There’s an urban legend that the word kangaroo is from an Aboriginal phrase that means, “I don’t know.” This is not true: the word is actually from a Guugu Yimithirr word for a particular species of kangaroo, gangurru.

But are there any known cases of this kind of thing really happening? That is, a misunderstanding or lack of understanding of another language leading to a term being borrowed for something even though it has a totally different meaning in the source language.

My guess is that well-documented cases are likely rare, because either,

  • the exact etymology would be hard to track if it’s based on true mistakes, or
  • the mistake would have been corrected if found to be wrong.

If I want to search for this phenomenon in literature, what would be the best terminology to look for?

  • if they are very rare, they are indeed lonewords :)
    – Alazon
    Nov 23, 2023 at 20:42
  • 1
    Check the stories of why the Slavic languages' word for ‘elephant’ is actually a borrowing from the Turkic word for ‘lion’ and why the Slavic word for ‘camel’ is actually a borrowing from the Gothic word for ‘elephant’.
    – Yellow Sky
    Nov 23, 2023 at 21:48
  • What terminology to look for?
    – Lambie
    Nov 25, 2023 at 1:00
  • There are endless loans where we know the meaning has shifted. It's harder to know if it shifted from the very beginning or just soon after. Nov 26, 2023 at 20:55

2 Answers 2


In French, the name for a certain type of window is le vasistas, almost certainly from German was ist das? ("what is that?"), inquiring about that particular type of window (which is far more common in France than in Germany).

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    Not only is this folk (though I have no better etymology the uncertainty of fenetre "window" stands to reason, and L. viso "I see" is most likely the root), but it is told wrong. Following one comment on r/etymology, "Was ist das" would be the inquiry heard from a tenant looking through a small window above the door, "What is it?".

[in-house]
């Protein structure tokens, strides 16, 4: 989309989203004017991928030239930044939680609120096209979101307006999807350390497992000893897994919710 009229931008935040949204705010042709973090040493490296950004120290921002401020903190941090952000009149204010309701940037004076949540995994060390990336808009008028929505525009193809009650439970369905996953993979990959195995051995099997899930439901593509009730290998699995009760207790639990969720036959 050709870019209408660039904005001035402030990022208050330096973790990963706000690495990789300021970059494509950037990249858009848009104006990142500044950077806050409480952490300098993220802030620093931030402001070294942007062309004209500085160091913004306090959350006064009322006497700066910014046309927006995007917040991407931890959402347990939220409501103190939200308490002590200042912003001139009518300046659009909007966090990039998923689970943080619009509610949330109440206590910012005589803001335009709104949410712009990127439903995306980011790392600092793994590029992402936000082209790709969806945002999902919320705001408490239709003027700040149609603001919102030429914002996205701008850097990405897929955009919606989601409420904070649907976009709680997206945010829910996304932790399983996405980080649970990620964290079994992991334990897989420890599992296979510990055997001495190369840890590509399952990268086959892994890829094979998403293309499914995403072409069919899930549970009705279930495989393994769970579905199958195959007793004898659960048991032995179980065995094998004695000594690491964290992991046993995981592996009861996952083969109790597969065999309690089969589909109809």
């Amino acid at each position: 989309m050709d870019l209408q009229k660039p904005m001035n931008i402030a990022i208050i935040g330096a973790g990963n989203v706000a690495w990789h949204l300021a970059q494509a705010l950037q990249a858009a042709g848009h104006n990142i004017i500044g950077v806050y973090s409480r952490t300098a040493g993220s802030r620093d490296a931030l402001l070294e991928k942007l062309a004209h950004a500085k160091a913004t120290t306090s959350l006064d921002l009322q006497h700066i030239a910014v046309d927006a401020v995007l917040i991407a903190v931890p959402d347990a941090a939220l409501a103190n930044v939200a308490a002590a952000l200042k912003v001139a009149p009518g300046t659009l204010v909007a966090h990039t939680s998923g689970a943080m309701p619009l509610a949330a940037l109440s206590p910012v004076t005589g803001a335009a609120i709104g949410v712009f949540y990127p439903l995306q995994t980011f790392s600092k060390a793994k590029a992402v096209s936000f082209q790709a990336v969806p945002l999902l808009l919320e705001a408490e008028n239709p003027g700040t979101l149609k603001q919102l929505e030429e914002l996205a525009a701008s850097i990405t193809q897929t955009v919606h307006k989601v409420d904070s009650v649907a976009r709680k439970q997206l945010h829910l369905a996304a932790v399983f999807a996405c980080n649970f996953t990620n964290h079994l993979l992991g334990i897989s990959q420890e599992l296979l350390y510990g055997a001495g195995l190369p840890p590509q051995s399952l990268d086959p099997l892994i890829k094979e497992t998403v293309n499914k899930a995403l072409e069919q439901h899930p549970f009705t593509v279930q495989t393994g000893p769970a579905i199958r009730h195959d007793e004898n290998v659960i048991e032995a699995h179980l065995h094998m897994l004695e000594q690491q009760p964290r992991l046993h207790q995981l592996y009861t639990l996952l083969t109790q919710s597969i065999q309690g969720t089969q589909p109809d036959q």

– vectory
    Nov 25, 2023 at 17:46
  • 1
    @vectory I have no idea what you mean by “the uncertainty stands to reason”; did a word get lost? Nov 25, 2023 at 18:44
  • I am not a hundred percent familiar with the language spoken by Sgt. "Nobby" Nobbs but I believe that “stands to reason” is a simple Positive Polarity Item. The uncertainty of fenetre yes. Okay, that sounds stupid.
    – vectory
    Nov 25, 2023 at 19:53
  • @vectory If transom windows are more common in France than in Germany, why would it be named after the German expression?
    – Draconis
    Nov 26, 2023 at 17:30
  • Perhaps Lothringen for one has a history of different affiliations, so France vs Germany is a red herring.
    – vectory
    Nov 26, 2023 at 17:35

But are there any known cases of this kind of thing really happening?

"this thing" is far too broad. The general idea is Folk Etymology. The word itself is a neat example.

Folk or German Volk (Volksetymology) have different connotations. The coinage of Volksetymology is often credited to Förstemann (Zeitschrift für vergleichende Sprachforschung auf dem Gebiete der Indogermanischen Sprachen, 1852). French etymologie populaire appears some time later, possibly mediated by English. Wiktionary credits folk etymology to Smythe Palmer (1882) in turn "from a calque of German Volksetymologie (1820s, in 1821 as Volks-Etymologie in J. A. Schmeller's Die Mundarten Bayerns grammatisch dargestellt)".

Förstemann, clearly reinventing the wheel, defines Volksetymologie as a form of corruption, e.g. woodchuck for Cree ocêk, otchek, and was lauded for summarizing a slew of similar concepts. He pitted Volk "the people" against the learned (“gelehrte”) and the scholarly (“wissenschaftlich”). I am not sure what Schmeller said.

Anyhow, Englisch folk has on the other hand a connotation of tradition, e.g. folk story, tale, not unlike Ger. Volksmärchen. In particular, Volksweisheit may be translated variously as "folk wisdom" (dict.cc) or "wisdom of the crowds" (common knowledge? majority opinion?) but “saying, idiom, aphorism, maxim" (collins: Spruch) is closer to the truth (“[…] im Volke überlieferte Sentenz”, Wörterbuch der Deutschen Gegenwartssprache: Volksweisheit).

Meanwhile, Wiktionary has folk etymology "also known as (generative) popular etymology, analogical reformation, (morphological) reanalysis and etymological reinterpretation" and distinguishes it from false etymology "or pseudo-etymology". Rebracketing, mondegreen, egghorn and more have separate entries, which makes for a confusing situation. Ex falso quodlibet. The folk element remains important because any legend has a kernel of truth which distinguishes it from false etymology.

As for kangaroo etymology or, there are many stories of one language's "What? I don't know" being handled as pseudo-etymology in another language's lexicon.


the mistake would have been corrected if found to be wrong.—OP

This is very likely true in the trivial case.

However, it is at least possible that kangaroo became reanalyzed as something like "false" as in kangaroo court and eventually repurposed for etymology. The etymology of kangaroo court remains obscure, anyway.

Examples of mistranslations taking root so as to be true etymology will be left as exercise to the reader until further notice.

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